The State of Europe-Israel Relations: Key Insights from the 2024 Israel Survey

On June 27th, ELNET-DACH published the findings of their third annual Israel Survey. Conducted via email, this year’s survey involved 317 Members of Parliament (MPs) from 29 European countries, providing a comprehensive look at the current state of Europe-Israel relations. The survey delves into the perceptions and priorities of European MPs from diverse political affiliations regarding Israel, Europe’s Middle East policy and Jewish life in Europe amidst significant geopolitical events.

The survey reveals that a significant 73% of European legislators rate the relationship between their country and Israel as either very good or good, with 83% considering this relationship to hold special significance. This reflects a strong and steady alliance between Europe and Israel.

Defense cooperation with Israel is also gaining momentum across Europe, with a 26% increase in MPs advocating for enhanced defense collaboration compared to last year. Notably, 72% of parliamentarians highlighted new technologies as the primary area for cooperation.

An impressive 85% of MPs expressed a desire to promote further agreements between Israel and Arab/Muslim countries, with 77% believing that the Abraham Accords should be leveraged as a framework for Arab countries to mediate peace and aid in reconstruction efforts.

However, UNRWA’s organizational structure is under scrutiny, with 90% of MPs favoring changes. Within this group, opinions are split: 46% advocate for reform and stricter oversight, while 44% suggest integrating UNRWA into other UN bodies.

Antisemitism remains a pressing issue, with 53% of MPs identifying radical Muslim communities as the most significant source of antisemitism. There is also an increasing perception of threats from the left and various societal layers. A substantial majority agree that Israel-related antisemitism is problematic and 84% believe more efforts are needed to combat antisemitism in their countries.

Carsten Ovens, CEO of ELNET-DACH, commented on the survey’s findings:          
“The Israel Survey once again shows the broad interest of European politics in close relations with Israel. Compared to the previous year, interest in cooperation in the defense sector as well as in cooperation on new technologies has increased enormously. While October 7 was also meant to attack the Abraham Accords, MPs across Europe see them as an instrument for stability in the region and want to further support them – now even more than ever. Meanwhile, UNRWA has lost credibility and needs to be reformed.”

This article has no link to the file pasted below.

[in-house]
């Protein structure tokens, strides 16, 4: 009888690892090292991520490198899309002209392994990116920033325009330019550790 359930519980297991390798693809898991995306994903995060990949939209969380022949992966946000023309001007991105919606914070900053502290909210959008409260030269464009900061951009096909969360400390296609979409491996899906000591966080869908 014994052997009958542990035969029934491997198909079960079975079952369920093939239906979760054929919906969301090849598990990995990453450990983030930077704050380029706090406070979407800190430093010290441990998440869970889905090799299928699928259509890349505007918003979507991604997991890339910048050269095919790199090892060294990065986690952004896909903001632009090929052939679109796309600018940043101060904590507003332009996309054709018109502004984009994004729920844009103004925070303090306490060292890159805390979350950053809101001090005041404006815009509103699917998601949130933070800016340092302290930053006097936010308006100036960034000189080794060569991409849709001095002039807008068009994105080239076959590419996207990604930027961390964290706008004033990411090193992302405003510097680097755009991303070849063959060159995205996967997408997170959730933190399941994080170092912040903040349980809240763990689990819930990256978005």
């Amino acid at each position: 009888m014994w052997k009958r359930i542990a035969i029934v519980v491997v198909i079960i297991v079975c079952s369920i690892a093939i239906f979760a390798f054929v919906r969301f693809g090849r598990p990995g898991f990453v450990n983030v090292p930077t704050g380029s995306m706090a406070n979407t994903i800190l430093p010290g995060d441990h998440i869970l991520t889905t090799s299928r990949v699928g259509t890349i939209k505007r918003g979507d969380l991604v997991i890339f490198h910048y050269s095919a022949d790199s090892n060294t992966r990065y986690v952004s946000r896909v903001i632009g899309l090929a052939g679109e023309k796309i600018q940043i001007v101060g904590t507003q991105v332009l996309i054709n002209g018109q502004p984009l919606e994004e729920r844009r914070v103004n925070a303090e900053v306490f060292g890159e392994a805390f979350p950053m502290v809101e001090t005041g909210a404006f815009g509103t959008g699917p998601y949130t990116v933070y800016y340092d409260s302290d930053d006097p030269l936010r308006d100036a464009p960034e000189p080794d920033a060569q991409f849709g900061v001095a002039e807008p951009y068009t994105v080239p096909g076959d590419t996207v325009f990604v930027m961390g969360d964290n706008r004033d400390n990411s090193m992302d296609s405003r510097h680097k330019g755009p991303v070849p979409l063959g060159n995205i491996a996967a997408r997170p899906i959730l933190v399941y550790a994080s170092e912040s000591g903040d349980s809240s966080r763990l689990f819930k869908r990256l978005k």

Daniela Ludwig MP, Israel and Antisemitism Commissioner of the CDU/CSU Parliamentary Group, also reflected on the survey’s findings:
“The events of October 7 not only caused a geopolitical change, but also influenced the social climate in Europe, especially affecting Jewish communities. The survey shows that the vast majority of European MPs demand that more efforts have to be made to protect Jewish life in Europe. Particularly in Germany, parliamentarians recognize the problem of Israel-related antisemitism, which has significantly increased over the last three years and needs to be specifically addressed through education as well as further contact and cooperation with Israel.”

Another remark was made by Philip Krämer MP (Alliance90/The Greens):                       “The Zeitenwende, initiated by Russia’s war of aggression against Ukraine, means for European MPs to recognize the need to strengthen Europe’s security architecture. This sentiment has only grown stronger following the terror attack on Israel on October 7 by Hamas and the expanding Hezbollah-Iran-Russia alliance. Enhancing NATO’s partnership with Israel appears to be a promising pathway for European MPs to make Europe stronger on the world stage. According to the Israel Survey, leveraging the Abraham Accords framework to further develop a security architecture in the region is also seen as beneficial.”

The survey project saw collaboration with several prestigious institutions and organizations: Bar-Ilan University in Israel served as an academic partner, while other notable partners included the Konrad Adenauer Foundation (Greece and Cyprus), the Royal Elcano Institute (Spain), the Ireland Israel Alliance, Med Israel for Fred (Norway), the Foreign Policy Institute (Turkey), and the New Strategy Center (Romania).

Read the 2024 Israel Survey below:


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